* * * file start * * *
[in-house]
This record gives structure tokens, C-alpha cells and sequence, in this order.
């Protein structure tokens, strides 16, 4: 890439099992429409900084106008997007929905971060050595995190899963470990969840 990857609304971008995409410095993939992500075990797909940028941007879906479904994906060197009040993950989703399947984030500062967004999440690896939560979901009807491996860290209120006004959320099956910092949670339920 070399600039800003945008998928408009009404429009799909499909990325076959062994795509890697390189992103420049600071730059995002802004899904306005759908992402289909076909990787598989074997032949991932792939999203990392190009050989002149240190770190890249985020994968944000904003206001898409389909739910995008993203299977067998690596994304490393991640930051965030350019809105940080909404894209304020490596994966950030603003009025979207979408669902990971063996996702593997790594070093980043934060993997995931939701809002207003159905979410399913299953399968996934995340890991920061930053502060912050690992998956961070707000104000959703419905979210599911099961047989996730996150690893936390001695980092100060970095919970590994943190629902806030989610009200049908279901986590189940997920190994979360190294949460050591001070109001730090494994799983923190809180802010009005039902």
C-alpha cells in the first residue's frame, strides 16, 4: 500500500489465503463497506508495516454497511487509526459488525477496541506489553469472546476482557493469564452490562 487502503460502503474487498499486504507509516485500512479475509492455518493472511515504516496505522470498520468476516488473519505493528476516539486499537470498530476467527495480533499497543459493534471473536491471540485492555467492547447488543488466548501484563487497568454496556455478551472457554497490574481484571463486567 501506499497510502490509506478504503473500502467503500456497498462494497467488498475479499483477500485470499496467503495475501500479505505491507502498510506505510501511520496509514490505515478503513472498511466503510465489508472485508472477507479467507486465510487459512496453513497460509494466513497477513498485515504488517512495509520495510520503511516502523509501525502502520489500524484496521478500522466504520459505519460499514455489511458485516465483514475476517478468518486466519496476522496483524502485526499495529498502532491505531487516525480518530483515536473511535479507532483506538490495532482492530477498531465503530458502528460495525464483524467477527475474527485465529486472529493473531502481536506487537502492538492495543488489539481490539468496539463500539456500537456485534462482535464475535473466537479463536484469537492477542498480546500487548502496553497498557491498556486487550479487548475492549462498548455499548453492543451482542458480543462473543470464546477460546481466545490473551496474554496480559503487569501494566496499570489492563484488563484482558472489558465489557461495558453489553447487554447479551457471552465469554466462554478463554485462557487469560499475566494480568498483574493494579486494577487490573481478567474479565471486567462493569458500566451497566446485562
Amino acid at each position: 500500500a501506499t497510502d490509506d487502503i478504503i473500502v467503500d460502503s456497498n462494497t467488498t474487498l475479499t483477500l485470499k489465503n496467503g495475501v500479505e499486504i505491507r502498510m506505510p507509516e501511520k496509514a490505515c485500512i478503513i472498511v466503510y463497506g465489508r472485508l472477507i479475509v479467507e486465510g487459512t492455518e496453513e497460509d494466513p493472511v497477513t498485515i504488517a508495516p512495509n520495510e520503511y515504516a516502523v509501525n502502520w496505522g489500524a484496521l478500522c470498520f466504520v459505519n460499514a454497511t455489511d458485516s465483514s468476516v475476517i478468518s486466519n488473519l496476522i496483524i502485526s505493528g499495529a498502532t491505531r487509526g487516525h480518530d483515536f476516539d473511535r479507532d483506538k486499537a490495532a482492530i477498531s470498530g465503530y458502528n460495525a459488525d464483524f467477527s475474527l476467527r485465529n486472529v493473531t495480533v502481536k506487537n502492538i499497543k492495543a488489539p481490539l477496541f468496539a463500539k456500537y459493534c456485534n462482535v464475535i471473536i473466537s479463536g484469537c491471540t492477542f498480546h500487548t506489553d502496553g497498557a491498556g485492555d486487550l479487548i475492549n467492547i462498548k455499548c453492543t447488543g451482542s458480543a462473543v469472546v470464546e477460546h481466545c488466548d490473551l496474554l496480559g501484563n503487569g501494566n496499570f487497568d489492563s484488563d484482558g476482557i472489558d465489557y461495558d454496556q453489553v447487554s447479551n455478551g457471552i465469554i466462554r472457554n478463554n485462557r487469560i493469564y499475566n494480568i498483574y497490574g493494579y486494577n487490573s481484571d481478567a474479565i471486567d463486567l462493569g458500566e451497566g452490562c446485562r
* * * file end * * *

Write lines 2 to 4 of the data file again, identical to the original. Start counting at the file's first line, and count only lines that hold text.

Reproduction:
This record gives structure tokens, C-alpha cells and sequence, in this order.
């Protein structure tokens, strides 16, 4: 890439099992429409900084106008997007929905971060050595995190899963470990969840 990857609304971008995409410095993939992500075990797909940028941007879906479904994906060197009040993950989703399947984030500062967004999440690896939560979901009807491996860290209120006004959320099956910092949670339920 070399600039800003945008998928408009009404429009799909499909990325076959062994795509890697390189992103420049600071730059995002802004899904306005759908992402289909076909990787598989074997032949991932792939999203990392190009050989002149240190770190890249985020994968944000904003206001898409389909739910995008993203299977067998690596994304490393991640930051965030350019809105940080909404894209304020490596994966950030603003009025979207979408669902990971063996996702593997790594070093980043934060993997995931939701809002207003159905979410399913299953399968996934995340890991920061930053502060912050690992998956961070707000104000959703419905979210599911099961047989996730996150690893936390001695980092100060970095919970590994943190629902806030989610009200049908279901986590189940997920190994979360190294949460050591001070109001730090494994799983923190809180802010009005039902």
C-alpha cells in the first residue's frame, strides 16, 4: 500500500489465503463497506508495516454497511487509526459488525477496541506489553469472546476482557493469564452490562 487502503460502503474487498499486504507509516485500512479475509492455518493472511515504516496505522470498520468476516488473519505493528476516539486499537470498530476467527495480533499497543459493534471473536491471540485492555467492547447488543488466548501484563487497568454496556455478551472457554497490574481484571463486567 501506499497510502490509506478504503473500502467503500456497498462494497467488498475479499483477500485470499496467503495475501500479505505491507502498510506505510501511520496509514490505515478503513472498511466503510465489508472485508472477507479467507486465510487459512496453513497460509494466513497477513498485515504488517512495509520495510520503511516502523509501525502502520489500524484496521478500522466504520459505519460499514455489511458485516465483514475476517478468518486466519496476522496483524502485526499495529498502532491505531487516525480518530483515536473511535479507532483506538490495532482492530477498531465503530458502528460495525464483524467477527475474527485465529486472529493473531502481536506487537502492538492495543488489539481490539468496539463500539456500537456485534462482535464475535473466537479463536484469537492477542498480546500487548502496553497498557491498556486487550479487548475492549462498548455499548453492543451482542458480543462473543470464546477460546481466545490473551496474554496480559503487569501494566496499570489492563484488563484482558472489558465489557461495558453489553447487554447479551457471552465469554466462554478463554485462557487469560499475566494480568498483574493494579486494577487490573481478567474479565471486567462493569458500566451497566446485562